Groundwater protected from impact of new tech
England's groundwater is to get extra protection from potential pollution caused by new technologies like ground source heat pumps under proposals issued by the Environment Agency.
A renewable energy technology with considerable potential in the UK, ground source heat pump installations include pipes filled with a heat-conducting chemical buried underground and could potentially damage groundwater as their use expands.
The pumps, which work by tapping into the heat stored in the ground as it is warmed by the sun, could affect groundwater temperatures as well as causing pollution by leaking chemicals, the EA said.
Proposals regarding heat pumps are one of the issues covered in a set of revised rules for groundwater protection, Part 4 of the Groundwater Protection: Policy and Practice (GP3), which the EA released for consultation last week asking farmers, developers, planners and other interested parties to comment.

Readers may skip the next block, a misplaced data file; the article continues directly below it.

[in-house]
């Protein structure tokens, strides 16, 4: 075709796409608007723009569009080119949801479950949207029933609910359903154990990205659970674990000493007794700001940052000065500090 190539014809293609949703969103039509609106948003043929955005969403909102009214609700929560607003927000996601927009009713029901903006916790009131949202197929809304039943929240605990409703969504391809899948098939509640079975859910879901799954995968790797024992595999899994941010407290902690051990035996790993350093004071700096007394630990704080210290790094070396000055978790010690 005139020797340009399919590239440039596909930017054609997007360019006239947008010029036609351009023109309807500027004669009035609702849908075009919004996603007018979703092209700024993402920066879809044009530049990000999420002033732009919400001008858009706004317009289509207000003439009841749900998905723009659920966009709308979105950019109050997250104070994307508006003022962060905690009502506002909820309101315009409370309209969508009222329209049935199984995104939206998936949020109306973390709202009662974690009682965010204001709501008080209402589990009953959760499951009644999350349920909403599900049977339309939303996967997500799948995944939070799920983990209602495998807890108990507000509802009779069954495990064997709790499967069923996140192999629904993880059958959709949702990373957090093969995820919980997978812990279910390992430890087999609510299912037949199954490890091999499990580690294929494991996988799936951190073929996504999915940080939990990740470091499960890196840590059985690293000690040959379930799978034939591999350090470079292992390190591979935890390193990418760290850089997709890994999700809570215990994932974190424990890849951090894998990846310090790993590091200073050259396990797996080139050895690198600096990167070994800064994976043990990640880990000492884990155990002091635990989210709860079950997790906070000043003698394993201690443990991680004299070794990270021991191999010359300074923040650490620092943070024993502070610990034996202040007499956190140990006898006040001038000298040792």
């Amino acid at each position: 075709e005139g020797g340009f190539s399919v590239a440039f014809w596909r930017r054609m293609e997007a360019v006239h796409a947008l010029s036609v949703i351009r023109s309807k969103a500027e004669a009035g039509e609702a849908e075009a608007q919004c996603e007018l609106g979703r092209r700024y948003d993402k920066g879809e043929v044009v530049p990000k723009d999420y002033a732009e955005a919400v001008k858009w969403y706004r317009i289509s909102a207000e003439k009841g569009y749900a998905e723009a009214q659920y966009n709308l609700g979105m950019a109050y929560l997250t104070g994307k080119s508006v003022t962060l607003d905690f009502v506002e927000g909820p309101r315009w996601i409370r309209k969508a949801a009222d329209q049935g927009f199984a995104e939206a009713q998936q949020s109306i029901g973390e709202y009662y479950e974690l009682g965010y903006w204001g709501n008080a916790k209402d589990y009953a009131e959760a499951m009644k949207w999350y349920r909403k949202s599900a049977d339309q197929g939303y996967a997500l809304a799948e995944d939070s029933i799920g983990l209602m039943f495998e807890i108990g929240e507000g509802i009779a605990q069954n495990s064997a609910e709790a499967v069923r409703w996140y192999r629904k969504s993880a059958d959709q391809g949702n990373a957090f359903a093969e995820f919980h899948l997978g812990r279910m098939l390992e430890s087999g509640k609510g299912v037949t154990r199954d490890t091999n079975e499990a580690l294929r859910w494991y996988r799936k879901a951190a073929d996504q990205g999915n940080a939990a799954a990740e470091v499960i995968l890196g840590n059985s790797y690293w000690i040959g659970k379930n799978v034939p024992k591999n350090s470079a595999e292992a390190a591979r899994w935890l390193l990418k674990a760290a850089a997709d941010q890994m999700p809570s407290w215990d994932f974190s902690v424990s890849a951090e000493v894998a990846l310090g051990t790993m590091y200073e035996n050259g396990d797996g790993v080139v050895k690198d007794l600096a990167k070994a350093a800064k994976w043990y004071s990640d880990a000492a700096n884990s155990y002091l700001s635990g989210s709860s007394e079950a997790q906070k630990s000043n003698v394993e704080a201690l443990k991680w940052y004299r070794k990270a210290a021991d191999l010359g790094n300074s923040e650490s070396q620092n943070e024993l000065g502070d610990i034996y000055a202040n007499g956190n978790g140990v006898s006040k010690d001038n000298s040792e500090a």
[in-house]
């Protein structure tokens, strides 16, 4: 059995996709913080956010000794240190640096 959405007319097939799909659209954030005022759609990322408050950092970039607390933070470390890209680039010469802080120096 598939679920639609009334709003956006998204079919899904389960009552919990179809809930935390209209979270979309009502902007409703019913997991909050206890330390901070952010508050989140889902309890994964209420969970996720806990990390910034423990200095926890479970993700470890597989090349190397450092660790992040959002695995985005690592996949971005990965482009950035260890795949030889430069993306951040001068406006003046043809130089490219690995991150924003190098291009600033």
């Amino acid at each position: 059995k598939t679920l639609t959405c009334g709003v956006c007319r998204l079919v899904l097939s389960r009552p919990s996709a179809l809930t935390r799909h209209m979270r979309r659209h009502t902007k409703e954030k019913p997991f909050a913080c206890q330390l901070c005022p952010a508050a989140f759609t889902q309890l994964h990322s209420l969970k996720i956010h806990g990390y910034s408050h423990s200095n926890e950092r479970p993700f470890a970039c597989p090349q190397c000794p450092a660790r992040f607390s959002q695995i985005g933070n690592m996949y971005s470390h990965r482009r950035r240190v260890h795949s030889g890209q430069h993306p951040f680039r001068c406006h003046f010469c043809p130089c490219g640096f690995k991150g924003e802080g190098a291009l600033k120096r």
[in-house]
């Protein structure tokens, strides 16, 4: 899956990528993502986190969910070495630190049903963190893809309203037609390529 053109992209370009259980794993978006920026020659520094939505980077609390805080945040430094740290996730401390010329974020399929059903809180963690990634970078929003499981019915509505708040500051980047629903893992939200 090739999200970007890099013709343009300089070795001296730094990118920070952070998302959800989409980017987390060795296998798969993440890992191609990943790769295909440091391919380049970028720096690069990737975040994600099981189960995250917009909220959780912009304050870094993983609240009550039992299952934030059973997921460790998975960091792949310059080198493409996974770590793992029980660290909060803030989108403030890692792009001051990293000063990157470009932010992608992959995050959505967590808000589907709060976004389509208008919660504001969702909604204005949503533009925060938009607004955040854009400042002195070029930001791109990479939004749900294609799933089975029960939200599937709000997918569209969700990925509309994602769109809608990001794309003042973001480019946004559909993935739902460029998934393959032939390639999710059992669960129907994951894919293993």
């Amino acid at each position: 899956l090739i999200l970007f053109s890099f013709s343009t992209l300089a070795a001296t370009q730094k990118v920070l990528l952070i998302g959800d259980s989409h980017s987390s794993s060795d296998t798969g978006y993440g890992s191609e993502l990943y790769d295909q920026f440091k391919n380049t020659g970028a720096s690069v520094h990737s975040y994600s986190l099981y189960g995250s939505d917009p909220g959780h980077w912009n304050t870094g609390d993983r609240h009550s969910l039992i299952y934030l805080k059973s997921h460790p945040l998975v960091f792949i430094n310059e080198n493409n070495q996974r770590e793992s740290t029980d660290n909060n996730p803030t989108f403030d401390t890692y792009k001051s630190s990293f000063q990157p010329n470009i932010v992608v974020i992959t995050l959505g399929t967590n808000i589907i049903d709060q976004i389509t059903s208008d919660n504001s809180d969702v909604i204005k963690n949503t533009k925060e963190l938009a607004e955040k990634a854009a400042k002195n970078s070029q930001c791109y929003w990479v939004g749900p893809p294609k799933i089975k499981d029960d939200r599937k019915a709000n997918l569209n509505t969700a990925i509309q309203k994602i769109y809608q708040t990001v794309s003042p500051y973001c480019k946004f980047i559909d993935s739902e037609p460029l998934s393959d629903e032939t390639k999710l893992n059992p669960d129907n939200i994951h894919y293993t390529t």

Protection of drinking water supplies and the emergency burial of diseased animal carcasses are two of the further issues covered in the document.
Tony Marsland, the Environment Agency's Policy manager for groundwater quality, said groundwater resources provide over 30% of the public water supply in England and Wales.
"We all use groundwater and we all can affect it, directly or indirectly. Our intensive use of land poses many risks - for example, from chemicals used in industry and agriculture, from too much groundwater being abstracted and many other day to day activities," he said.
"It is a sobering thought that more than 50% of groundwater-fed public water supplies now need treatment before they can be safely used.
"We must reverse the declining trend, which was also noted in our State of Groundwater in England and Wales report released last year. This goal is also supported by new EU legislation.
"Natural recovery can take decades or even centuries - so protection is the best strategy," he said.
Groundwater Protection: Policy and Practice (GP3) can be accessed on the Environment Agency website.